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The art of study abroad


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Illustration by Jennifer Kearney
By Matt Stone
Arizona Daily Wildcat
Monday, November 21, 2005
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If there's one thing Natalie Koch can attest to, it's that things just aren't the same anymore in Aralsk, Kazakhstan. The Dartmouth College geography senior recently returned from a three-week stint in Central Asia to study the effects of poor water-management policies.

Indeed, policies have been inept at best, and destructive at worst: Aralsk, once a booming fishing hub of the Aral Sea, now sits 75 miles from its coast. The desiccation of the Aral Sea has been one of the great environmental catastrophes of our time, and it has been relatively undocumented in the mainstream media - but try to explain that to the dejected fisherman sitting on a bench in Aralsk, watching a swath of desert where a body of water, his former livelihood, once stood.

If there's one thing Rebecca Furst-Nichols can attest to, it's that some things just shouldn't get in the way of a good education. The UA international studies junior is currently traipsing around Dar Es Salaam, Tanzania, after deciding that learning Swahili in Kampala, Uganda, an English-speaking country, just wasn't going to cut it.

She flew into Kampala with nothing more than a verbal agreement from a university there, no housing arranged, no classes arranged - nothing - and soon realized that Uganda wasn't the place to be. After three weeks, she had the fortitude to pack up, jump on a bus and go blind to Tanzania, hoping to find a better education there. She did.

If there's one thing Jason Yan can attest to, it's that one need not leave the country to find the primitive. The UA microbiology senior spent the summer on the banks of the Chandalar River in Alaska, somewhere north of the Arctic Circle. No roads to the base camp - the only way in and out was by boat, several hours one-way to a two-store Athabascan village.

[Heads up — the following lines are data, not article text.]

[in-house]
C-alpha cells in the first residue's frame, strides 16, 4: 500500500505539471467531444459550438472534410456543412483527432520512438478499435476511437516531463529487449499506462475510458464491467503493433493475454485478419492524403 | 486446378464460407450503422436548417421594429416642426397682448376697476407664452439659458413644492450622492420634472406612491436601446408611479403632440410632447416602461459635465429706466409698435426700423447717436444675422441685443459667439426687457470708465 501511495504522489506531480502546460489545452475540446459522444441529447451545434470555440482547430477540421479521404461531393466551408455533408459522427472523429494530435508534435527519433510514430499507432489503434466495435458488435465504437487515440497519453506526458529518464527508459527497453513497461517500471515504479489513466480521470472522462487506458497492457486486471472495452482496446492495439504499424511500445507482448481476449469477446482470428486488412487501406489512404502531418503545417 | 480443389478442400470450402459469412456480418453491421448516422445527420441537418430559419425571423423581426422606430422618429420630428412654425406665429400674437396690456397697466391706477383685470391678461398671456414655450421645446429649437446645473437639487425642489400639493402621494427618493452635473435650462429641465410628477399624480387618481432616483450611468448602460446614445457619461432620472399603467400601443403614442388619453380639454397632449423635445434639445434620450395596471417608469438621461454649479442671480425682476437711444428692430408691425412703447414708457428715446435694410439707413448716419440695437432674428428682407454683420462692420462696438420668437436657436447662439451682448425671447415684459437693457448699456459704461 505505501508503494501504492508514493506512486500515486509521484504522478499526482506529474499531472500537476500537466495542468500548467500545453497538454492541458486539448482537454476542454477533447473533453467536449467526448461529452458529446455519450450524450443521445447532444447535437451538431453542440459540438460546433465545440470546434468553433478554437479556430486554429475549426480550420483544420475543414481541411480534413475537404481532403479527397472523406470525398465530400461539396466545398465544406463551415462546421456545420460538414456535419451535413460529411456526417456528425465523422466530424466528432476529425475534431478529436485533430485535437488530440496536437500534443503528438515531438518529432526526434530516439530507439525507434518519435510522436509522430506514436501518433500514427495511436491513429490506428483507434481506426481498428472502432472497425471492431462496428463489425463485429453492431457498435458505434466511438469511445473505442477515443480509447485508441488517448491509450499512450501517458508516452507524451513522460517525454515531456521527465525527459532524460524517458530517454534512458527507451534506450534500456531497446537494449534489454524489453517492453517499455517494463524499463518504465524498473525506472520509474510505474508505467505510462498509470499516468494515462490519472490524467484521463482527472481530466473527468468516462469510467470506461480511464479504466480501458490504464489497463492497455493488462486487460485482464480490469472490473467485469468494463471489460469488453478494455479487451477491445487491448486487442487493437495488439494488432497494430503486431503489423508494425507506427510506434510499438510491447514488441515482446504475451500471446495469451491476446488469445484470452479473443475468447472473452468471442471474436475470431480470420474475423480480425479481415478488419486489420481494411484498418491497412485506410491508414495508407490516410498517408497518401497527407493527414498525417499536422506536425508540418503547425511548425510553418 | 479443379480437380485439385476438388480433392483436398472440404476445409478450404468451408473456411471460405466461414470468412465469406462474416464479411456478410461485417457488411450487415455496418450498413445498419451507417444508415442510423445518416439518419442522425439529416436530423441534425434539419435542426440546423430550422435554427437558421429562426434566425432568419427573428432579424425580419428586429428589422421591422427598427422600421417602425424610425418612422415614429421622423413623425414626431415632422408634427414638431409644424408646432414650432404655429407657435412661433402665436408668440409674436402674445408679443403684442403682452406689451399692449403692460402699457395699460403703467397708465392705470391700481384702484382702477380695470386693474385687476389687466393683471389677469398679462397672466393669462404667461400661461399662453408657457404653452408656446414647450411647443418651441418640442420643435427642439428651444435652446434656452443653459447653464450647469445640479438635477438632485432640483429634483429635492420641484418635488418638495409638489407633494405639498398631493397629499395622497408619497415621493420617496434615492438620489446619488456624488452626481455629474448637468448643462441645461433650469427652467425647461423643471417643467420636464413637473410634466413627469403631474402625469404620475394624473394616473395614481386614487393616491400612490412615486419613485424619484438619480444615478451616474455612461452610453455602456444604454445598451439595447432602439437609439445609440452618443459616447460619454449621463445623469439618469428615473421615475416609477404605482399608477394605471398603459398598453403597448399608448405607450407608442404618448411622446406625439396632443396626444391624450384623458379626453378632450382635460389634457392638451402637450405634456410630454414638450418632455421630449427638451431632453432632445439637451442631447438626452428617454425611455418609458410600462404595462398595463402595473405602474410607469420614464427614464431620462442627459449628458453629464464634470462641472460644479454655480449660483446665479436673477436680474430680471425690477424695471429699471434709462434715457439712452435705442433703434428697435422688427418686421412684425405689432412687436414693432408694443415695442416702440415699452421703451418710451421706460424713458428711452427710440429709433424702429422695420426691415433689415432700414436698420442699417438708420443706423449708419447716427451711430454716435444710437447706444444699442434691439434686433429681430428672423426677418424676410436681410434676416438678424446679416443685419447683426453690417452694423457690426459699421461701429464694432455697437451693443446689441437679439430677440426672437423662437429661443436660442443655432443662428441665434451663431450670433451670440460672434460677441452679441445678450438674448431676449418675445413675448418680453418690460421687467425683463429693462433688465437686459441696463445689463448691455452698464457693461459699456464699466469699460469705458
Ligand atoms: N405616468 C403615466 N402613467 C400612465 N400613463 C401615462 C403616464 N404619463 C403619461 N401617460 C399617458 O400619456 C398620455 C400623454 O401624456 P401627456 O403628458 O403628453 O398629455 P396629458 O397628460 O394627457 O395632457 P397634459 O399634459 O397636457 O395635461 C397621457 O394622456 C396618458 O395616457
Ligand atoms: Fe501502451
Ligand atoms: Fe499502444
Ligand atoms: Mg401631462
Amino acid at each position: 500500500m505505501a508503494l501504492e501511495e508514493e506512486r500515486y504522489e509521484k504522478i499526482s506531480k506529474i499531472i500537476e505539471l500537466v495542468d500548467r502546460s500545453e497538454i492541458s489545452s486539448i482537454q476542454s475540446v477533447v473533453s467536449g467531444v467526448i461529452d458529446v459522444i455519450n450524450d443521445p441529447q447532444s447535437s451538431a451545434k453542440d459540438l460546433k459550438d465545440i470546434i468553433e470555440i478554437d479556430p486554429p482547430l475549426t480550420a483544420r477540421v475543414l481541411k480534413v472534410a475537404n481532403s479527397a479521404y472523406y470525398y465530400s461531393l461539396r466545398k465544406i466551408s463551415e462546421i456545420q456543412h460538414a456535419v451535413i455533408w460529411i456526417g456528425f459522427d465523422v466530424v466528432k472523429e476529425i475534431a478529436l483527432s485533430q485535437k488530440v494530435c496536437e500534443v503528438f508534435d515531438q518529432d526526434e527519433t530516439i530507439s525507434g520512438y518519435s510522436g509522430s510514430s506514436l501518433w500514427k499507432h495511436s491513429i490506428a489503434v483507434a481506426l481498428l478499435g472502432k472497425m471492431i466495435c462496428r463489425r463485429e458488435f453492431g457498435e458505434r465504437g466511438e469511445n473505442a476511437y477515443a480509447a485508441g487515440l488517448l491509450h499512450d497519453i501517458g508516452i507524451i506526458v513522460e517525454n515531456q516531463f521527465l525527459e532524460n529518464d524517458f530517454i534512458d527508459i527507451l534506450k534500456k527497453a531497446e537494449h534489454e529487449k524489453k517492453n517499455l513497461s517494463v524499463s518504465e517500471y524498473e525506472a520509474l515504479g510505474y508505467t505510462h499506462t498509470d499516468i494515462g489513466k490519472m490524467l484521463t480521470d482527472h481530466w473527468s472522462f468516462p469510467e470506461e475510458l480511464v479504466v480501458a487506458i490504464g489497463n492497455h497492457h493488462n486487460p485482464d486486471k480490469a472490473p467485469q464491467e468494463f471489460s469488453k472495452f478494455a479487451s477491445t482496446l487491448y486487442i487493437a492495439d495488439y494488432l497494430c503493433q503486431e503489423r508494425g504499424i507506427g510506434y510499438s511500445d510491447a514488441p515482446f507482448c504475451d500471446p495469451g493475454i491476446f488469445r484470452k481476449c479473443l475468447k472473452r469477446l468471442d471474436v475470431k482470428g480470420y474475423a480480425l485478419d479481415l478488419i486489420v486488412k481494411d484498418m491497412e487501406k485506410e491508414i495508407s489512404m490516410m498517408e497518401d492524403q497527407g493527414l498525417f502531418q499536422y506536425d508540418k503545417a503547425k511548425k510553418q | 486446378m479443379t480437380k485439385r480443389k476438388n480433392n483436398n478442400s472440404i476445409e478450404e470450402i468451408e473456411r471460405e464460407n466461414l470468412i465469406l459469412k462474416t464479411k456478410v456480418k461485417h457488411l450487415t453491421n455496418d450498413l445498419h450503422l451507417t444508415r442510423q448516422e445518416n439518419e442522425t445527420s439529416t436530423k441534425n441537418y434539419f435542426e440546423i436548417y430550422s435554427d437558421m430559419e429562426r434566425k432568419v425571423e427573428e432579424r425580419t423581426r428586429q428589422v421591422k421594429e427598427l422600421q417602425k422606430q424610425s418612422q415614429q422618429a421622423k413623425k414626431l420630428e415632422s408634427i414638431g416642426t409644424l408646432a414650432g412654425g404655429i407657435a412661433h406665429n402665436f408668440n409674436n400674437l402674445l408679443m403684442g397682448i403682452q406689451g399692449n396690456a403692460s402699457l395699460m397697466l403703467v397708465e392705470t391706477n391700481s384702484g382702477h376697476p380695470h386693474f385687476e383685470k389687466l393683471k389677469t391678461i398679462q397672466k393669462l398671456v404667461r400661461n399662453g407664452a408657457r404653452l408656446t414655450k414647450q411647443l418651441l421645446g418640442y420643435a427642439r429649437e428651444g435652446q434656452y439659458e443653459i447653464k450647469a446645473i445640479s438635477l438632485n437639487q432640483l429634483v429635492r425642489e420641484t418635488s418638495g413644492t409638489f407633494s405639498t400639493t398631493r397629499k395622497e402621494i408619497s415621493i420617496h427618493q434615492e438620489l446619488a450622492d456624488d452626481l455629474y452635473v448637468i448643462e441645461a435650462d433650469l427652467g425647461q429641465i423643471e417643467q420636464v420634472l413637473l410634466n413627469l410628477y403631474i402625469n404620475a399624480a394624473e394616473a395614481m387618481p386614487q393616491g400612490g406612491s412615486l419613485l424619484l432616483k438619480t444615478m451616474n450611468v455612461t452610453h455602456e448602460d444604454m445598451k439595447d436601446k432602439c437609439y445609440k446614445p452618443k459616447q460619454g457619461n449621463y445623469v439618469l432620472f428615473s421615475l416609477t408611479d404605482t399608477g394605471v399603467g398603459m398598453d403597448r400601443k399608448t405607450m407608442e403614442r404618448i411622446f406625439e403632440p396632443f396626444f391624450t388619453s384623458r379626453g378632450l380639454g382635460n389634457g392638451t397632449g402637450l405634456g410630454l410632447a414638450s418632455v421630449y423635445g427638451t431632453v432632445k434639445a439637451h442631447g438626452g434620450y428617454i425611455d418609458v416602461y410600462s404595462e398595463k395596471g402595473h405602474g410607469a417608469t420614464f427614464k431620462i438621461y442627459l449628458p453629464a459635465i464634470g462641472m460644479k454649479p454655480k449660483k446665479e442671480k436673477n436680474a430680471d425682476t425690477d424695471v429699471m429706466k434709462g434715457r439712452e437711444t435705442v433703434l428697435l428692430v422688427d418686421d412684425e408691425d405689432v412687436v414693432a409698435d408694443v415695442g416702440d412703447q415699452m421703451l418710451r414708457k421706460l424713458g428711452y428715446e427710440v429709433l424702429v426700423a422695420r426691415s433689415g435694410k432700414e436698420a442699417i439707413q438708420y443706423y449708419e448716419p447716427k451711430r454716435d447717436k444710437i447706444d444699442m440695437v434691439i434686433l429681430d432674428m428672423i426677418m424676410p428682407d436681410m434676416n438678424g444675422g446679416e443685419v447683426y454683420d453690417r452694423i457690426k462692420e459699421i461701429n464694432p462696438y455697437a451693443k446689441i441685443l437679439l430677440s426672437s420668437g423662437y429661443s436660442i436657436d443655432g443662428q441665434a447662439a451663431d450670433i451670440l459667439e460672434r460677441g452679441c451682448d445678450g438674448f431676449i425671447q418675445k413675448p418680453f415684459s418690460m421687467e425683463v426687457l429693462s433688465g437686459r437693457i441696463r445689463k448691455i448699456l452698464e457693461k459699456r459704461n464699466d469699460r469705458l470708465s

It was a one-shower summer for Yan. He was there to collect data on fish populations in the river and to test a new type of sonar developed for the military. But the work didn't stop his research team from celebrating the Fourth of July by loading their shotguns with explosive shells and firing multiple salvos over the Chandalar - yes, that is what you'd call "poor man's fireworks."

If there's one thing Megan McGinnity can attest to, it's that one can often learn more from misinformation than from the truth. The Arizona State University political science junior is currently going at it blind, this time in Iasi, Romania.

She arrived to her dormitory in Iasi to find a single university employee and no students. She was then told that the university wanted her high school diploma instead of her university transcripts to enroll, a request that was not clear before she arrived.

But despite her petite stature, McGinnity is not one to feel hopeless: She jumped on a train for Oradea, Romania, to visit some friends, and then returned to Iasi to duke it out with the university administration, and consequently, the Romanian Ministry of Education. It was a fight she was happy to take on.

If there's one thing Cherilyn Gain can attest to, it's that local knowledge is simply the best knowledge. The UA senior majoring in English spent the summer in Orvieto, Italy, honing her writing and sampling gelato in her free time. On the island of Capri, she struck up a friendship with a local who showed her and some friends how to access an underground lagoon without paying the exorbitant 40-euro tourist fee.

It required a tricky hike down a back trail and a swim in the Mediterranean Sea, but they managed to reach the azure lagoon before any tourists arrived. When the boatmen finally showed up, their surprise was met by a mirthful "buongiorno."

Photo
Matt Stone
columnist

If there's one thing that all these folks can attest to, it's that meaningful education does not end with the doors of the lecture hall. Education is about more than book smarts or street smarts. It's about people smarts. It's about understanding people and how they interrelate, and there is nowhere better to do that than in a place far different from the mythical "home."

If there's one thing that all these folks can attest to, it's that a dream can be realized - and it often starts with closing one's eyes, pointing at a map, and typing in some unpronounceable country name with the words "study abroad" in a Google search field.

That's where heart and mind kick in tandem.


Matt Stone is a junior majoring in international studies and economics. He is studying this semester in Irkutsk, Russia - Central Siberia. He can be reached at letters@wildcat.arizona.edu.



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